As a lawyer, I have been to court for many years and have accumulated experience and lessons. With more and more experience and fewer and fewer lessons, I think I can write something that can be entitled "Successful Experience" rather than "Successful Lessons".
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In the 30 years of frenzied pursuit of money, most people think that there has been no sense of justice and no compassion in China and everyone puts their own material interests first. However, in the cases I have represented, many judges and arbitrators have shown a sense of justice and compassion, and they consciously or unconsciously want to find out who is more reasonable. This will largely affect how they exercise discretion in a case.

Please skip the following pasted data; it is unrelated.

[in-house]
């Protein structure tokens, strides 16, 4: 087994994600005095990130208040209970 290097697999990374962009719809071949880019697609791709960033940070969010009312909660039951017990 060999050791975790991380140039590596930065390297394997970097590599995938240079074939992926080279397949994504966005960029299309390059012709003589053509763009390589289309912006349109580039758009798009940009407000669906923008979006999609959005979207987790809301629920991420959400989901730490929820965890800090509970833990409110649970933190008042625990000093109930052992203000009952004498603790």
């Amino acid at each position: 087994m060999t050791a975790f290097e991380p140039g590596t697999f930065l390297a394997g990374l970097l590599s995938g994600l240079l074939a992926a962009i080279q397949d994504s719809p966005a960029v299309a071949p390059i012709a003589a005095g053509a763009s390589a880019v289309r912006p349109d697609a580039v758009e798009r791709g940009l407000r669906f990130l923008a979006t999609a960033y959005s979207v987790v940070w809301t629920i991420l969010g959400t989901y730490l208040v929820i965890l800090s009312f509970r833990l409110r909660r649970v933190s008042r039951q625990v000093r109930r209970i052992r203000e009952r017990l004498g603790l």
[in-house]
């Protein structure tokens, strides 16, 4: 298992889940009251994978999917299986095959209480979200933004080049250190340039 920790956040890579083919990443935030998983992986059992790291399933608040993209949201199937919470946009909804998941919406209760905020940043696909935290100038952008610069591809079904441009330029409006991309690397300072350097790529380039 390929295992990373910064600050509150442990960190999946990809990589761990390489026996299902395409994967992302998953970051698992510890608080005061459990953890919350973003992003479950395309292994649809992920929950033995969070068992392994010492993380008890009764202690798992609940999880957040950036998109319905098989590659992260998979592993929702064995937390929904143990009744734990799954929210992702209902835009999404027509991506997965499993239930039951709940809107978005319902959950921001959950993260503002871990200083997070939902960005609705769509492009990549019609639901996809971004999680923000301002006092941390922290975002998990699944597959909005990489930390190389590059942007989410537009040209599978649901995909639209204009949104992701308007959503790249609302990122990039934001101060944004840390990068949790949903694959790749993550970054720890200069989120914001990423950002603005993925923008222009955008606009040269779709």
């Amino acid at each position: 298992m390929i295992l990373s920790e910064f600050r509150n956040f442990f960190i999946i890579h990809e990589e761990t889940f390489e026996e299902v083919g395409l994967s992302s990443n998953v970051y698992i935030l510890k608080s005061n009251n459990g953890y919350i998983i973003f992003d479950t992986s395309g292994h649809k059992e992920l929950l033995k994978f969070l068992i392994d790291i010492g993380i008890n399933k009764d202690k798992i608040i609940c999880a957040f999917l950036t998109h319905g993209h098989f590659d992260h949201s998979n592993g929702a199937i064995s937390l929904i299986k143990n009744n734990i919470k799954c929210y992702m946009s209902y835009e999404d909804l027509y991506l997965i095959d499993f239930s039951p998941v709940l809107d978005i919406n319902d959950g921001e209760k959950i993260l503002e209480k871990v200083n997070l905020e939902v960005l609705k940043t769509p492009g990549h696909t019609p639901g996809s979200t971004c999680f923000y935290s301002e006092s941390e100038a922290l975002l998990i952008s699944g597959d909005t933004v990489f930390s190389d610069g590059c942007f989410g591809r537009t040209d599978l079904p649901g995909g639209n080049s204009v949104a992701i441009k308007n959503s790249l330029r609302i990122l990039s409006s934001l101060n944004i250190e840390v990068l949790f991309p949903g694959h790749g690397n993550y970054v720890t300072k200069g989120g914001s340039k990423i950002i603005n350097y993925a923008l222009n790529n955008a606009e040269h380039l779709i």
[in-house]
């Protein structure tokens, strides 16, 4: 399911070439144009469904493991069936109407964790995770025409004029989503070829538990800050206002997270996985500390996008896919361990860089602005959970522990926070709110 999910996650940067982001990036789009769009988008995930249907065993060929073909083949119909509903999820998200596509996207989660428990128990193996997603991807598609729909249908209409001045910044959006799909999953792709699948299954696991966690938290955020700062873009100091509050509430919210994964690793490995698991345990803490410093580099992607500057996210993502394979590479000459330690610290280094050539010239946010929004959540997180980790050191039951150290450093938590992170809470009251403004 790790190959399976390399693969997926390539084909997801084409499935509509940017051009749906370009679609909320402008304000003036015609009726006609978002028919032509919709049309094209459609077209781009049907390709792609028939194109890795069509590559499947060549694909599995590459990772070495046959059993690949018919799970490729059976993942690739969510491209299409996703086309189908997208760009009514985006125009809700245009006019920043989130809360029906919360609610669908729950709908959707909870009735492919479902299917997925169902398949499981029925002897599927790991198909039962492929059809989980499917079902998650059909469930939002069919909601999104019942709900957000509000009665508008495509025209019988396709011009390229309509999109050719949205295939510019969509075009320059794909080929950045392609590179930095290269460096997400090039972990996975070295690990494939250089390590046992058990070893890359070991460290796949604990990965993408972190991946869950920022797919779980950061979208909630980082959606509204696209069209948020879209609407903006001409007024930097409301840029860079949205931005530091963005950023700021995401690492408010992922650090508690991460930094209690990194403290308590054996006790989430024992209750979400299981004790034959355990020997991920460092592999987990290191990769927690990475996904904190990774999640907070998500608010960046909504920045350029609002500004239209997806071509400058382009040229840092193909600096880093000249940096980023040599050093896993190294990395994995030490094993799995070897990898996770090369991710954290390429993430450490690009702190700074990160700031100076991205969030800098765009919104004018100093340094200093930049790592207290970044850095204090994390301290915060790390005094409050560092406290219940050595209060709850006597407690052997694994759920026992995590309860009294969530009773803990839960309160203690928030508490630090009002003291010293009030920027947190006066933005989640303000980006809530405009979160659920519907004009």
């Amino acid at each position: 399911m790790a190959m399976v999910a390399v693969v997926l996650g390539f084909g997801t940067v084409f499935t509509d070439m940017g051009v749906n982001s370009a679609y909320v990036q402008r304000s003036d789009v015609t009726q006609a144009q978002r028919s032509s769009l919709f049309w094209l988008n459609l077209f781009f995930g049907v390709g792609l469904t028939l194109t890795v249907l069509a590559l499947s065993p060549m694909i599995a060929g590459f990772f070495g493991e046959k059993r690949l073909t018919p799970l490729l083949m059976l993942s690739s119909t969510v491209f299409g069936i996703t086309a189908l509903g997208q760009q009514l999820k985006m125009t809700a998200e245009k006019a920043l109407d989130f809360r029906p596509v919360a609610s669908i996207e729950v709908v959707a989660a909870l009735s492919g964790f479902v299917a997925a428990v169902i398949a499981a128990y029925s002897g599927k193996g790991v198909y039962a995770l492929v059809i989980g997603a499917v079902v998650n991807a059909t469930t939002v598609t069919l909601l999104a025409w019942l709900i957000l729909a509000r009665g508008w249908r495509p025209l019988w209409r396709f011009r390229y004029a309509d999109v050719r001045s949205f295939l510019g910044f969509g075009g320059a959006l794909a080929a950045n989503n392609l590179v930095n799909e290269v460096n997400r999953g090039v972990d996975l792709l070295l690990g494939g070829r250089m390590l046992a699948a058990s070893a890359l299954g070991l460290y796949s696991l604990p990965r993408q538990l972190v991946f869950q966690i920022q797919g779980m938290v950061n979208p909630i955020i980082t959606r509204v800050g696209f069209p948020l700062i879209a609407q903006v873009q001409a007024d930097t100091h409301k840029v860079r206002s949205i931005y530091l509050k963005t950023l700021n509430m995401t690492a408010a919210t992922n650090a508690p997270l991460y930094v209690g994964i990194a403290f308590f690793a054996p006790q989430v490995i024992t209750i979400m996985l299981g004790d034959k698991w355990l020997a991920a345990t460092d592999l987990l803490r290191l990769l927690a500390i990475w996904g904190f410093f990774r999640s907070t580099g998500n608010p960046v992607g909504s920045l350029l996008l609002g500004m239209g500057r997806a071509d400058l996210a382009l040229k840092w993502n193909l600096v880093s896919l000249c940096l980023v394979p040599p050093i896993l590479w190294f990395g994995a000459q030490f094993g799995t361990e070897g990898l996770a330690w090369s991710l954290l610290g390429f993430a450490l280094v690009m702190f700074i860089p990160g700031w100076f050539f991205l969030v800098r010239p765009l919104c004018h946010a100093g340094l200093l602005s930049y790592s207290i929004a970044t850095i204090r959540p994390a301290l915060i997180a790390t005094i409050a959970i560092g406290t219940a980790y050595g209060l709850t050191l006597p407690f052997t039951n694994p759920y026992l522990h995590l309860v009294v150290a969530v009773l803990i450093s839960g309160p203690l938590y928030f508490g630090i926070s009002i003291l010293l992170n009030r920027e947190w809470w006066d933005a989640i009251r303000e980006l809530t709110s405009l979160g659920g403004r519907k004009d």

Objectively, the sense of justice and compassion is also a tool for judges and arbitrators to form a judgment. Any commercial transaction cannot be completely recorded, and violations are even less recorded. Although the PRC Civil Procedure Law provides for witness testimony, expert opinion and records of inquests, related people rarely appear in court to be cross-examined and the majority of cases rely on documentary evidence (e.g. contracts signed by the parties, correspondence, etc.). Documentary evidence alone cannot restore the truth. Since witnesses who have personal experience cannot appear in court for cross-examination, judges and arbitrators can only weave the intermittent documentary evidence into a complete story according to their subjective understanding that includes not only their experience and common sense but also their sense of justice and compassion.